Maya Lin at Virginia Museum of Contemporary Art

Water has always been an important subject of Maya Lin’s environmentally focused artistic practice. The legendary American artist, designer and activist often represents water as both pathway and boundary, calling forth the implications of its necessity, accessibility, scarcity and abundance. This spring and summer Maya Lin at Virginia Museum of Contemporary Art (Virginia MOCA) presents several new works by the artist responding to the Chesapeake Bay watershed, complemented by other water-related works by her, in Maya Lin: A Study of Water. The exhibition not only invites discovery, but also encourages contemplation about the many ways in which we need water and manage its powerful bearings on our environment.

Organized by Virginia MOCA and guest curated by Melissa Messina, Maya Lin: A Study of Water will only be on view in Virginia Beach. The exhibition is free.

“Located at the crossroads of the Chesapeake Bay and the Atlantic Ocean, the Virginia Museum of Contemporary Art and the Virginia Beach community are ideally situated to undertake this thematic project with Maya Lin,” Virginia MOCA Director and CEO Gary Ryan said. “Our region and the entire world are at a critical environmental inflection point, which Maya Lin’s articulate work helps us to process and understand.”

Maya Lin: A Study of Water embodies Lin’s experiential use of scale, poetic use of common materials and process of mapping as a conceptual framework — what she describes as “revealing things we may not be thinking about.”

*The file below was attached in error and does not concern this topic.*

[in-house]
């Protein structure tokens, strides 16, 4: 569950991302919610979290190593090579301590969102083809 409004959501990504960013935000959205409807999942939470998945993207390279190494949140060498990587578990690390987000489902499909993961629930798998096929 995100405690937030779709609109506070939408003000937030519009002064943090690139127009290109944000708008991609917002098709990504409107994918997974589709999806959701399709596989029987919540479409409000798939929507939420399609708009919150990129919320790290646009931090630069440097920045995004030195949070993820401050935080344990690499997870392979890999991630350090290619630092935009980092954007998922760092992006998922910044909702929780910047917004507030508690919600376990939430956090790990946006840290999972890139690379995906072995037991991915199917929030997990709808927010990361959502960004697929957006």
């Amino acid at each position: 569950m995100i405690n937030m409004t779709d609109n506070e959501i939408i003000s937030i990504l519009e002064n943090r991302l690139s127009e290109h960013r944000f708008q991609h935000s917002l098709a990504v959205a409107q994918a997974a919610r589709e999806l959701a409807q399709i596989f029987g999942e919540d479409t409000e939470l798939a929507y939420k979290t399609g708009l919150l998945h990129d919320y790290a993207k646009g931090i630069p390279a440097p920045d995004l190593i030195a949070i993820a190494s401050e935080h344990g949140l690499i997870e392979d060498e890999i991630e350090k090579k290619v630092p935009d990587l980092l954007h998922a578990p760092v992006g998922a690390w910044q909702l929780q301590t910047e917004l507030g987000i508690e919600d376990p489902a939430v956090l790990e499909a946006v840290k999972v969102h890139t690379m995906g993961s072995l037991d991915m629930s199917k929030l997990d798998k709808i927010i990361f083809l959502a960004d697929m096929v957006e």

This mapping, which visualizes water’s natural and manmade contour, rise, ebb, flow, thaw and evaporation, also elicits a sense of time and balance. In this way Maya Lin connects history — both ancient and recent — to the urgency of today’s climate crisis.

Drawn from Lin’s multidecade career, the works in Maya Lin: A Study of Water evoke water’s many forms and patterns, including rivers and their rise, oceans and their tides, and icebergs and the detriment their melting poses. Created with artistic intuition and scientific research, Lin’s works are compelling in both their beauty and their myriad meanings.

The exhibition centers on a new site-responsive sculpture Marble Chesapeake & Delaware Bay (2022), a breathtaking configuration of glass marbles that maps the Chesapeake’s waterways onto the walls and floor of the gallery. Silver Chesapeake (2009), Lin’s recycled silver wall sculpture, will be presented to further manifest the artist’s formal and conceptual considerations of the region’s waterscapes. These works anchor a selection of additional sculptural representations of water by Lin in various media.

“Maya Lin’s insightful and unforgettable works address some of the most important issues facing us all today and are particularly poignant for Virginia MOCA, which is part of the Chesapeake Bay and Delaware Bay regions,” guest curator Melissa Messina said.

Maya Lin, Marble Chesapeake & Delaware Bay, 2022. Glass marbles and adhesive. Photo by Kerry Ryan McFate. Courtesy of Pace Gallery.
Maya Lin, Folding the Columbia, 2017, glass marbles and adhesive, 13′ x 26′ x 1″ (396.2 cm x 792.5 cm x 2.5 cm), INSTALLATION, Detail 3, No. 67693 Format of original photography: digital


The connections to the Chesapeake region and Virginia Beach found throughout Maya Lin: A Study of Water are expanded through the community engagement efforts of the Virginia Museum of Contemporary Art. The audio tour will include the voices of scientists, environmentalists and local students. The museum continues its community gallery exhibitions series, Open Call, with a call to artists of all ages to create works informed by Lin’s work in the exhibition. Virginia MOCA is also collaborating with area school districts on a design challenge for students, whose site-specific sculptures inspired by Lin’s work will be installed on the grounds of the museum.